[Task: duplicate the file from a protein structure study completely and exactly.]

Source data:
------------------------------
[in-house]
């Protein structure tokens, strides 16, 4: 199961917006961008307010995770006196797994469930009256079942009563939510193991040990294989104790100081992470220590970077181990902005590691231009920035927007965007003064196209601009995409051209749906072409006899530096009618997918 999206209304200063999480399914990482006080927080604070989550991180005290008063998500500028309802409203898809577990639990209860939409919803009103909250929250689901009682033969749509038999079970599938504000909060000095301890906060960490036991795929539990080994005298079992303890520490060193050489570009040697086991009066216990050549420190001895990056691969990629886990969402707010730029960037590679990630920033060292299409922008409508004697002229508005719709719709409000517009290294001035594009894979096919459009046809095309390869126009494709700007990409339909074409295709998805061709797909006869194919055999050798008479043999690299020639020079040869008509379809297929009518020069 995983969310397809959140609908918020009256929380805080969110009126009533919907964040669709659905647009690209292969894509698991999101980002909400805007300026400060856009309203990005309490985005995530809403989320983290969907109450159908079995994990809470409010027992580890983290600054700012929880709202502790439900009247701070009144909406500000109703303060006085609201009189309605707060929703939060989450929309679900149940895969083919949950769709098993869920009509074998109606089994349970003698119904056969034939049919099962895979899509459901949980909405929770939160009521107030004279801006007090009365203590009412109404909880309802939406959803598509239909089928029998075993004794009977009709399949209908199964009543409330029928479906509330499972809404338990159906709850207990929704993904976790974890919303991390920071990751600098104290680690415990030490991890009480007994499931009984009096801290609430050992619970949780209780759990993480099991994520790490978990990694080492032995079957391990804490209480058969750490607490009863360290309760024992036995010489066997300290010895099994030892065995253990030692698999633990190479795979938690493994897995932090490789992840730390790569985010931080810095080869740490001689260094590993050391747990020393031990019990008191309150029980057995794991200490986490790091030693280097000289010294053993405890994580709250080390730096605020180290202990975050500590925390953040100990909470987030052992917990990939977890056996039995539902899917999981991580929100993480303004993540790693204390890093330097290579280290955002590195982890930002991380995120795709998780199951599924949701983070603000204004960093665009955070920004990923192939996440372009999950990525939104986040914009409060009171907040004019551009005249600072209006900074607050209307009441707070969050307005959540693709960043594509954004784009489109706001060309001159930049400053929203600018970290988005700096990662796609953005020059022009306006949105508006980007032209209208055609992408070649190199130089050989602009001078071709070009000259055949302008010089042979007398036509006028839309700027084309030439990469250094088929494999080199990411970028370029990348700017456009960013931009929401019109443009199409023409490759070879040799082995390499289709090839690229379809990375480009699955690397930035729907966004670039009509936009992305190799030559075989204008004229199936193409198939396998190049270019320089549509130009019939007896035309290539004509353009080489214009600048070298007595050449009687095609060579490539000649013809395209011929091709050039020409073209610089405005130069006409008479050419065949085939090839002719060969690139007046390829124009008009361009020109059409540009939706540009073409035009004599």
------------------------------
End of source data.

[in-house]
């Protein structure tokens, strides 16, 4: 199961917006961008307010995770006196797994469930009256079942009563939510193991040990294989104790100081992470220590970077181990902005590691231009920035927007965007003064196209601009995409051209749906072409006899530096009618997918 999206209304200063999480399914990482006080927080604070989550991180005290008063998500500028309802409203898809577990639990209860939409919803009103909250929250689901009682033969749509038999079970599938504000909060000095301890906060960490036991795929539990080994005298079992303890520490060193050489570009040697086991009066216990050549420190001895990056691969990629886990969402707010730029960037590679990630920033060292299409922008409508004697002229508005719709719709409000517009290294001035594009894979096919459009046809095309390869126009494709700007990409339909074409295709998805061709797909006869194919055999050798008479043999690299020639020079040869008509379809297929009518020069 995983969310397809959140609908918020009256929380805080969110009126009533919907964040669709659905647009690209292969894509698991999101980002909400805007300026400060856009309203990005309490985005995530809403989320983290969907109450159908079995994990809470409010027992580890983290600054700012929880709202502790439900009247701070009144909406500000109703303060006085609201009189309605707060929703939060989450929309679900149940895969083919949950769709098993869920009509074998109606089994349970003698119904056969034939049919099962895979899509459901949980909405929770939160009521107030004279801006007090009365203590009412109404909880309802939406959803598509239909089928029998075993004794009977009709399949209908199964009543409330029928479906509330499972809404338990159906709850207990929704993904976790974890919303991390920071990751600098104290680690415990030490991890009480007994499931009984009096801290609430050992619970949780209780759990993480099991994520790490978990990694080492032995079957391990804490209480058969750490607490009863360290309760024992036995010489066997300290010895099994030892065995253990030692698999633990190479795979938690493994897995932090490789992840730390790569985010931080810095080869740490001689260094590993050391747990020393031990019990008191309150029980057995794991200490986490790091030693280097000289010294053993405890994580709250080390730096605020180290202990975050500590925390953040100990909470987030052992917990990939977890056996039995539902899917999981991580929100993480303004993540790693204390890093330097290579280290955002590195982890930002991380995120795709998780199951599924949701983070603000204004960093665009955070920004990923192939996440372009999950990525939104986040914009409060009171907040004019551009005249600072209006900074607050209307009441707070969050307005959540693709960043594509954004784009489109706001060309001159930049400053929203600018970290988005700096990662796609953005020059022009306006949105508006980007032209209208055609992408070649190199130089050989602009001078071709070009000259055949302008010089042979007398036509006028839309700027084309030439990469250094088929494999080199990411970028370029990348700017456009960013931009929401019109443009199409023409490759070879040799082995390499289709090839690229379809990375480009699955690397930035729907966004670039009509936009992305190799030559075989204008004229199936193409198939396998190049270019320089549509130009019939007896035309290539004509353009080489214009600048070298007595050449009687095609060579490539000649013809395209011929091709050039020409073209610089405005130069006409008479050419065949085939090839002719060969690139007046390829124009008009361009020109059409540009939706540009073409035009004599």